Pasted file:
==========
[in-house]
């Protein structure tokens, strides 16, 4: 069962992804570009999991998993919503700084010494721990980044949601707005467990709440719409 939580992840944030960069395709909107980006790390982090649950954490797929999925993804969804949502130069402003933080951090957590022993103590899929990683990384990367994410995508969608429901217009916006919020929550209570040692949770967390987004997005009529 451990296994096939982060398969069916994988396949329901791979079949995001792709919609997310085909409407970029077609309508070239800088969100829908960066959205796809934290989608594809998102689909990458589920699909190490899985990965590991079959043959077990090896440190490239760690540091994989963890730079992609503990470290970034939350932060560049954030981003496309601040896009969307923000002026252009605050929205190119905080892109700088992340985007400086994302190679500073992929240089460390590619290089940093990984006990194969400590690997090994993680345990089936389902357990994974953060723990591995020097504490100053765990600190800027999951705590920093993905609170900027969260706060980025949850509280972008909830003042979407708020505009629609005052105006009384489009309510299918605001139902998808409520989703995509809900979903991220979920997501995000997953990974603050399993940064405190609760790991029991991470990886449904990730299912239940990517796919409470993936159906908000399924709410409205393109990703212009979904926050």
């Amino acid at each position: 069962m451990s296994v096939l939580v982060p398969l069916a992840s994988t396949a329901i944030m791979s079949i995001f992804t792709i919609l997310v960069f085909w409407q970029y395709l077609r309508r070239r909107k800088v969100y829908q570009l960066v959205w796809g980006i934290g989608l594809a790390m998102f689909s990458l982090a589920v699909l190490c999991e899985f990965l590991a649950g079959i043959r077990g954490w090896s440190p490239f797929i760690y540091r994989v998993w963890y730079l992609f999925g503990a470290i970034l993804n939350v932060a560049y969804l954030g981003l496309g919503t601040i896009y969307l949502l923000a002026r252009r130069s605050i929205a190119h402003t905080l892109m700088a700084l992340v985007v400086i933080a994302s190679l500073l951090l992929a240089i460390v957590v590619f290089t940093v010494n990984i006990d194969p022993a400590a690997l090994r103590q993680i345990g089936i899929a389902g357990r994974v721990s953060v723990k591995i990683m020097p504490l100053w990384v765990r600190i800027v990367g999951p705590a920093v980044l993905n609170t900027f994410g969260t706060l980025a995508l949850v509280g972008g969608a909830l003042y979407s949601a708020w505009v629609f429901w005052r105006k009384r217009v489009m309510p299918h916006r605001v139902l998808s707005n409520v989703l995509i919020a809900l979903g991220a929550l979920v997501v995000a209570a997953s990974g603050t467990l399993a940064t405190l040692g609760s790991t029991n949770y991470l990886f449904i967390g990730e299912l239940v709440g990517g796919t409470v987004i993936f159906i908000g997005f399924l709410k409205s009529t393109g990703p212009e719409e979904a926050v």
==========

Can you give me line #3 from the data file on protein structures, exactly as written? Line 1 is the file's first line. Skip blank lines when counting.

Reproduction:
């Amino acid at each position: 069962m451990s296994v096939l939580v982060p398969l069916a992840s994988t396949a329901i944030m791979s079949i995001f992804t792709i919609l997310v960069f085909w409407q970029y395709l077609r309508r070239r909107k800088v969100y829908q570009l960066v959205w796809g980006i934290g989608l594809a790390m998102f689909s990458l982090a589920v699909l190490c999991e899985f990965l590991a649950g079959i043959r077990g954490w090896s440190p490239f797929i760690y540091r994989v998993w963890y730079l992609f999925g503990a470290i970034l993804n939350v932060a560049y969804l954030g981003l496309g919503t601040i896009y969307l949502l923000a002026r252009r130069s605050i929205a190119h402003t905080l892109m700088a700084l992340v985007v400086i933080a994302s190679l500073l951090l992929a240089i460390v957590v590619f290089t940093v010494n990984i006990d194969p022993a400590a690997l090994r103590q993680i345990g089936i899929a389902g357990r994974v721990s953060v723990k591995i990683m020097p504490l100053w990384v765990r600190i800027v990367g999951p705590a920093v980044l993905n609170t900027f994410g969260t706060l980025a995508l949850v509280g972008g969608a909830l003042y979407s949601a708020w505009v629609f429901w005052r105006k009384r217009v489009m309510p299918h916006r605001v139902l998808s707005n409520v989703l995509i919020a809900l979903g991220a929550l979920v997501v995000a209570a997953s990974g603050t467990l399993a940064t405190l040692g609760s790991t029991n949770y991470l990886f449904i967390g990730e299912l239940v709440g990517g796919t409470v987004i993936f159906i908000g997005f399924l709410k409205s009529t393109g990703p212009e719409e979904a926050v």